NEW MUSIC: Pinball – Skies


Post-rock is a genre that in its finest moments has boundless possibilities, multiple genres instrumentally intertwined to create moods and atmospheres that range from the intimate to the widescreen. Pinball are a France-based group comprised of Australian expats Melissa Cox (violin) and Alex Stuart (guitar), and French musicians Benjamin Body (bass) and Simon Clavel (drums).

‘Skies’ is a track that builds evocatively over four minutes, Cox’s violin making it impossible to avoid comparisons with fellow countryman Warren Ellis of the Dirty Three. The quartet employ a wonderful sway and gently propulsive motion, gradually lifting the music into a headier place without ever overplaying their hand. Lovely stuff.

Their debut album, recorded live in the studio in one afternoon, is due out March 27th.

EP REVIEW: Diving | Synesthesia

by Chris Familton

divingStar Rating DS 3Some bands sound like their names and in the case of Wellington duo Diving their chosen moniker makes sense as the point where you hit the water and enter a submerged world and an altered state. Your vision is altered, your ears hear things differently as sounds are filtered aquatically and the world on the surface feels like a distant place.

Diving’s modus operandi is post-rock, often instrumental music that doesn’t adhere to traditional song structures, though these are songs, particularly Entropy the second of the four tracks on their debut EP. Tension is sustained and released, not unlike the rise and fall of waves where the patterns are punctuated by large peaks and deeper troughs. Its first four minutes sounds like the distant echo of Bailter Space but then things fragment and the music’s field of vision widens before more traditional rock shapes re-enter the fray and the central cascading riff drops heavily and repeatedly. It is an interesting angle that the pair have taken when they could have easily settled for the quiet /loud dynamics where bands try too hard to exploit those extremes and end up sounding cliched.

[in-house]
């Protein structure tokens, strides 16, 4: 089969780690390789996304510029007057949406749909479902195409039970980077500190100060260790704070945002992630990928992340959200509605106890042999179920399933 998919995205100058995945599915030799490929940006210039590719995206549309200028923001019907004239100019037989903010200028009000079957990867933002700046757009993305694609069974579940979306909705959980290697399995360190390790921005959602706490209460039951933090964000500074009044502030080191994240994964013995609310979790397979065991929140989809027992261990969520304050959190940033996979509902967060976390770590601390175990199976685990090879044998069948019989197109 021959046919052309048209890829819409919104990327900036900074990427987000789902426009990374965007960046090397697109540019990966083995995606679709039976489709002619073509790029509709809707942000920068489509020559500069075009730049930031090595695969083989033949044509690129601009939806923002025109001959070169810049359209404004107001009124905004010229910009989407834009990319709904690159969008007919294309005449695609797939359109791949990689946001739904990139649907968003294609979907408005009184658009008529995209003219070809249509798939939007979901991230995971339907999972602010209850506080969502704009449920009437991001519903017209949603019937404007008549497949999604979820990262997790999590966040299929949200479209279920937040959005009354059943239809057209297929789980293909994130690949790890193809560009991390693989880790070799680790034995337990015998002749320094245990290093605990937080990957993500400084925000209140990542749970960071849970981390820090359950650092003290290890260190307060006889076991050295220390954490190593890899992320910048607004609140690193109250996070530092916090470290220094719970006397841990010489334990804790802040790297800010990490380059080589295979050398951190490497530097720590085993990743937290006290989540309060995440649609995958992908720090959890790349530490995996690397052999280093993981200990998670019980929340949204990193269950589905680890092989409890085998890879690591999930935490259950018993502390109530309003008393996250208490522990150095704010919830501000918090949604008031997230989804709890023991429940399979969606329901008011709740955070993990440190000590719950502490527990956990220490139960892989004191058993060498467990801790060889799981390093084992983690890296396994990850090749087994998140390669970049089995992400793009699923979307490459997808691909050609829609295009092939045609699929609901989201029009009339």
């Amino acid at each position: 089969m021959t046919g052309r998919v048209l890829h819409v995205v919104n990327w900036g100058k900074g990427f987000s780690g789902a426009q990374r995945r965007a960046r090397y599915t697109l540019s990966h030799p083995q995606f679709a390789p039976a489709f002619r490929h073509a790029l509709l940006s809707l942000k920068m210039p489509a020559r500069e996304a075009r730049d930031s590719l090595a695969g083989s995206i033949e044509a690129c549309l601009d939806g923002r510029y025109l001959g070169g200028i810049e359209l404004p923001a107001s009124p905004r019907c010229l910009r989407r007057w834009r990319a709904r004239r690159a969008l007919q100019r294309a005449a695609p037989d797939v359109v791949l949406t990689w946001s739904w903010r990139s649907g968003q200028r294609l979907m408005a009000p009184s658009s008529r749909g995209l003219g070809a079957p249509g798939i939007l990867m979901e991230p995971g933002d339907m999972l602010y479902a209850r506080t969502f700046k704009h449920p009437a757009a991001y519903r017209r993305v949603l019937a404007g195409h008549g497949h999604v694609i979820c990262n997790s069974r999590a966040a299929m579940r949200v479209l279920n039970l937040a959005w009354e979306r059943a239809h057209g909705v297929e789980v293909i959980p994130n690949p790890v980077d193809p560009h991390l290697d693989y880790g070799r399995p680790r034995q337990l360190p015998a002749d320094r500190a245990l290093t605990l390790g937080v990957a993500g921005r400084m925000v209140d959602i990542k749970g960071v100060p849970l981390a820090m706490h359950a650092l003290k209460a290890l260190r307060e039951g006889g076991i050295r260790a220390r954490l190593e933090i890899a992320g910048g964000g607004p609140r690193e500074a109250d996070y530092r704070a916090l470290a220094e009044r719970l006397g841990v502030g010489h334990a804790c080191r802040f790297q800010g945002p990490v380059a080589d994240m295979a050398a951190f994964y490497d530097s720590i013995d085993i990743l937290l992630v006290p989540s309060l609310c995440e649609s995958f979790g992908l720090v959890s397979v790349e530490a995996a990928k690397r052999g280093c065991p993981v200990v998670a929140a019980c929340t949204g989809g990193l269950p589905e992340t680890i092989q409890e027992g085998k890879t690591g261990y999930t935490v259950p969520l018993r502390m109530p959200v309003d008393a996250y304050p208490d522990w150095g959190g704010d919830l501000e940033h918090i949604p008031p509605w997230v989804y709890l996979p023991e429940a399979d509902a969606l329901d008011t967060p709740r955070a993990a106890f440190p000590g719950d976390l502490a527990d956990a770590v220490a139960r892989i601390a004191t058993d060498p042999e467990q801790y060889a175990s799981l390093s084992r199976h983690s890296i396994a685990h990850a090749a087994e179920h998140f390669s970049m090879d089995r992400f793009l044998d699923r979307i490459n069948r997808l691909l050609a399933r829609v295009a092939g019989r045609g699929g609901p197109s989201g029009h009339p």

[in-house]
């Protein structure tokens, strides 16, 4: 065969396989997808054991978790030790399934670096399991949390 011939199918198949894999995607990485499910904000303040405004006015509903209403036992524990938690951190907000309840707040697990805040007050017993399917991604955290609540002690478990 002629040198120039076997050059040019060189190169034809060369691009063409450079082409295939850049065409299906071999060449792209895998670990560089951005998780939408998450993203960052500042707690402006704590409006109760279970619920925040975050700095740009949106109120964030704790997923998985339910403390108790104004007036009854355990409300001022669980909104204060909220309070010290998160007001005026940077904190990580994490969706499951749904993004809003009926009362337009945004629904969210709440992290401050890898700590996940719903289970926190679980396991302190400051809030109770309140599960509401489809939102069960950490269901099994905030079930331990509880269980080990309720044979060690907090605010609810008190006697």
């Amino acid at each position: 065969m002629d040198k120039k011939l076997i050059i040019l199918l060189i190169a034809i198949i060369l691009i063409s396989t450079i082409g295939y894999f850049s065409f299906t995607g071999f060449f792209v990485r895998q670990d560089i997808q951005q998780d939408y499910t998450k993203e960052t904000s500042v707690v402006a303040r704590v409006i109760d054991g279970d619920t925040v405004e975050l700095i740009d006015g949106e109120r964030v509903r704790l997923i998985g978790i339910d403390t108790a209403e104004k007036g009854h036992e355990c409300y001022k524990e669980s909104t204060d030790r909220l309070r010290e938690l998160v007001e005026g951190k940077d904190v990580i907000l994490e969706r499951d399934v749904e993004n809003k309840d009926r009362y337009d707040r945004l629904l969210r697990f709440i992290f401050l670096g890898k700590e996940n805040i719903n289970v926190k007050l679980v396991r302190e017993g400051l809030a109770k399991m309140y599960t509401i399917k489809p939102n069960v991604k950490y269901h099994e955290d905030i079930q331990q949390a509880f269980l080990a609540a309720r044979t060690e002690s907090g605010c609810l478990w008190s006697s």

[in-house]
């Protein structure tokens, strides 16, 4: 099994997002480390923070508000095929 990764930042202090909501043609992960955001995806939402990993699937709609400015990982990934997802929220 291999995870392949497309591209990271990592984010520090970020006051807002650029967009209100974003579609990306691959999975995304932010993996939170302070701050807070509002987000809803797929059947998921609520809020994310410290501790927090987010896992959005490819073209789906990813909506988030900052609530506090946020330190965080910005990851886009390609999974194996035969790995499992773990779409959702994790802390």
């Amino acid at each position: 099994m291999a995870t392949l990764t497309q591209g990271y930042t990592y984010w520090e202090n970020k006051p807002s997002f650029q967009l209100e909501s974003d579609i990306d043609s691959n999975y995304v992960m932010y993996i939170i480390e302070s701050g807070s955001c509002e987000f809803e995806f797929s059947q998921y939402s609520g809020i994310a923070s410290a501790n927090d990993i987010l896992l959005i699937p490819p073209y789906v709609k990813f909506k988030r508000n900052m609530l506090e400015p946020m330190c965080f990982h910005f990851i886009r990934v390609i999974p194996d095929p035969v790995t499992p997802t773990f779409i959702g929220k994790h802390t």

Diving have balanced their approach to their music, playing with both structure and some of the key signifiers of shoegaze and drone music via screes of effect-laden guitar, krautrock rhythms and plenty of momentum. Hypervoid has a great feel to it courtesy of Nick Erickson’s guitar textures but it doesn’t feel fully realised, wandering in its tentativeness like a practice room jam searching for a focal point. They make up for that misstep with the EP’s closing track, a wonderfully immersive piece called Synthstrom that is heavily indebted to Tortoise with its jazzy patterns and circling guitar shapes that build a swirling mood before things turn nasty courtesy of a snarling wah pedal. They must have been tempted to really stretch and cut loose but they don’t, instead they pull back again, controlling the mood rather than exploding it.

Too often two piece bands betray their numbers by sounding skeletal and with something missing sonically. Diving negate that completely making the duo aspect irrelevant and though an EP doesn’t give enough time to get fully immersed in their sound it introduces them as an exciting new duo who can hopefully expand on what they have created with Synesthesia and produce a great full length album.

Synesthesia is available now on BANDCAMP

this review was first published on undertheradar

EP REVIEW: Sweater | Sweater

by Chris Familton

Dissonance and controlled aggression have always been hallmarks of rock n roll, it is just the context that has changed as the pop culture landscape has evolved. Over time the emergence of sub genres and sub sub genres has been an important factor in the continued relevance and progression of rock music. Post rock, noise rock, math rock, post punk – call it what you will but it has proven to have a long shelf life by virtue of its mutation and in New Zealand it has produced some seminal records from acts like Gordons, HDU, Die! Die! Die, Jakob and many more. The unassumingly named Sweater from Palmerston North are a new band who operate in the same realms as those mentioned and with their debut self-titled EP they show enormous potential as yet another jagged cog in the local music scene.